As a result of red bats being influenced by forest structure and composition, forest-management regimes are likely to affect habitat selection for this species. For example, in contiguous forests in Kentucky, red bats roost in mature hardwood stands with high basal area far from forest edges . In intensively managed forests in the southern United States, these bats roost within or close to mature hardwood stands with a closed canopy  or in pine stands that retained mature hardwoods . While these studies provide insight as to how bats utilize managed forests, many forests are not intensively managed, but are left to regenerate following disturbance. This results in different forest structures and possibly different patterns of habitat use. This is true of many forests in the Western Allegheny Plateau Ecoregion , where not only have forests been heavily disturbed and remain unmanaged, but also where there is currently no local information on roosting behaviors of the eastern red bat. Determining habitat characteristics important to eastern red bats in this region may help local management agencies to promote or protect habitat for this declining bat species.
The purpose of this study was to compare day-roost selection by male eastern red bats to that of females in southeastern Ohio forests with markedly different land use histories and forest structures. We used an information theoretic approach to rank a suite of a priori models seeking to explain day-roost selection within each site. This approach allowed for a comparison of top models of selection in each study location to determine if patterns in selection differ. We hypothesized that (i) eastern red bats would select day-roosts non-randomly, with different habitat characteristics used by males and females, and (ii) that selection patterns would differ between sites with different forest conditions.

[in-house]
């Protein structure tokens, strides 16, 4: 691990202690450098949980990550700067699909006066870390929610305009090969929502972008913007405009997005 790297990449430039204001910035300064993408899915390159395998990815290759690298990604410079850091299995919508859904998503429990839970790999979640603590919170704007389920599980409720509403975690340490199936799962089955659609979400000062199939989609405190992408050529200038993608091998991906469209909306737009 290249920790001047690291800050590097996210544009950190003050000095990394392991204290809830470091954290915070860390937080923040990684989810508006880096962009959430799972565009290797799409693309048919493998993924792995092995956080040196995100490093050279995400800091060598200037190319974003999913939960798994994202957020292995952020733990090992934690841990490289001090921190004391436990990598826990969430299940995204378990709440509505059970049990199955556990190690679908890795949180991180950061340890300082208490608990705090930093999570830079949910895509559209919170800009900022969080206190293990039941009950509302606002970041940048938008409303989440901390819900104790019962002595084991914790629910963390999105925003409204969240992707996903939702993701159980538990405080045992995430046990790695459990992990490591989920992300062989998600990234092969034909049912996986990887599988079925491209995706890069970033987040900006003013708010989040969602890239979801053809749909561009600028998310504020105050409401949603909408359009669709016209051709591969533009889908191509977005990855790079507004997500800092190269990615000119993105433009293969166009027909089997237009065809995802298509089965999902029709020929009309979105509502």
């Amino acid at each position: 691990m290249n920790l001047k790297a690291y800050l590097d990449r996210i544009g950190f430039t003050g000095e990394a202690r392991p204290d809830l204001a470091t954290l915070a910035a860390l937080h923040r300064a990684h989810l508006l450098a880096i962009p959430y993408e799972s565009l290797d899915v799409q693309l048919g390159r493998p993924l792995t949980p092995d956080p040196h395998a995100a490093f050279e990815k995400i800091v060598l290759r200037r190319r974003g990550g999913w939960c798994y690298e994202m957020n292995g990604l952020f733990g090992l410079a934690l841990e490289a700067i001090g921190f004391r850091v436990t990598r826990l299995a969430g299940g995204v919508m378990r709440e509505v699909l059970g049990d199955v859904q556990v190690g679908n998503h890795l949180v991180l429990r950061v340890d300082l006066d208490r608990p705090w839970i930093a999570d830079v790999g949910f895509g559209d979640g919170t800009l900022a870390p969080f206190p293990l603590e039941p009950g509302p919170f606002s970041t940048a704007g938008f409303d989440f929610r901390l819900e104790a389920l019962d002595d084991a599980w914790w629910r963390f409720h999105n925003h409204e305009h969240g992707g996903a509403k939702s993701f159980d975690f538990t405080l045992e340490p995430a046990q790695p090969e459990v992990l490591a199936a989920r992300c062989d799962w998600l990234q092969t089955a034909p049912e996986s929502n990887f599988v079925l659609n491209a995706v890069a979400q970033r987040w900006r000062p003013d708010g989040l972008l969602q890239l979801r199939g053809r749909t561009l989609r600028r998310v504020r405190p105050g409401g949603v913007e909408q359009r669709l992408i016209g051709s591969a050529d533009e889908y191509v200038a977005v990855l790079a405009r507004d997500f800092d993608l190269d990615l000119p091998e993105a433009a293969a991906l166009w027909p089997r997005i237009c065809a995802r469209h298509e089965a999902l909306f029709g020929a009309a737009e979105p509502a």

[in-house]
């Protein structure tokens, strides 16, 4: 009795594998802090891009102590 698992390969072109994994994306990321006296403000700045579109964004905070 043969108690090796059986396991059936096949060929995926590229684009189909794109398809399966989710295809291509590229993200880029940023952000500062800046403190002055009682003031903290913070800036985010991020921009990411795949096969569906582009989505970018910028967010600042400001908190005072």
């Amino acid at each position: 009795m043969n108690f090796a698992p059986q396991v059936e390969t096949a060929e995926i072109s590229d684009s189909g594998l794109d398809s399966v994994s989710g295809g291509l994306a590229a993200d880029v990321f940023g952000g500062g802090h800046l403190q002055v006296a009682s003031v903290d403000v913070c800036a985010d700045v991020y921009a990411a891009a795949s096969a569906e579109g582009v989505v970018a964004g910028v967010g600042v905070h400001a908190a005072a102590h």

Materials and methods
Approval for research was given by the Institutional Animal Care and Use Committee of Ohio University (17-H-008) and the necessary permits (Endangered Species Recovery Permit # TE5674B) were acquired before conducting field work. All study methods followed the guidelines of the American Society of Mammalogists .
Our study was conducted at two locations in Hocking County, Ohio, each with different land use histories and forest communities. Our first site, Crane Hollow Nature Preserve (N 39.480089, W -82.584173), is approximately 768 hectares of state nature preserve. Crane Hollow Preserve is a biologically diverse area with ≥10,000 documented floral and faunal species inhabiting the ridgetops and Blackhand Sandstone gorges that run the length of the preserve. Elevation at this location ranges from 335 m on ridges to 228 m at the bottom of the gorges. The forest community along ridgetops is dominated by oak (Quercus spp.), maple (Acer spp.), hickory (Carya spp.), and elm species (Ulmus spp.), as well as American beech (Fagus grandifolia) and tulip poplar (Liriodendron tulipifera). Eastern hemlock (Tsuga canadensis), American sycamore (Platanus occidentalis), American beech, birch (Betula sp.), tulip poplar, and maple species dominate the steep slopes and bottoms of the gorges. Although extensive farming and timber harvesting has occurred across the preserve before the property became a state preserve in 1977, large portions of Crane Hollow Preserve have maintained stands that are estimated to be over 100 years old.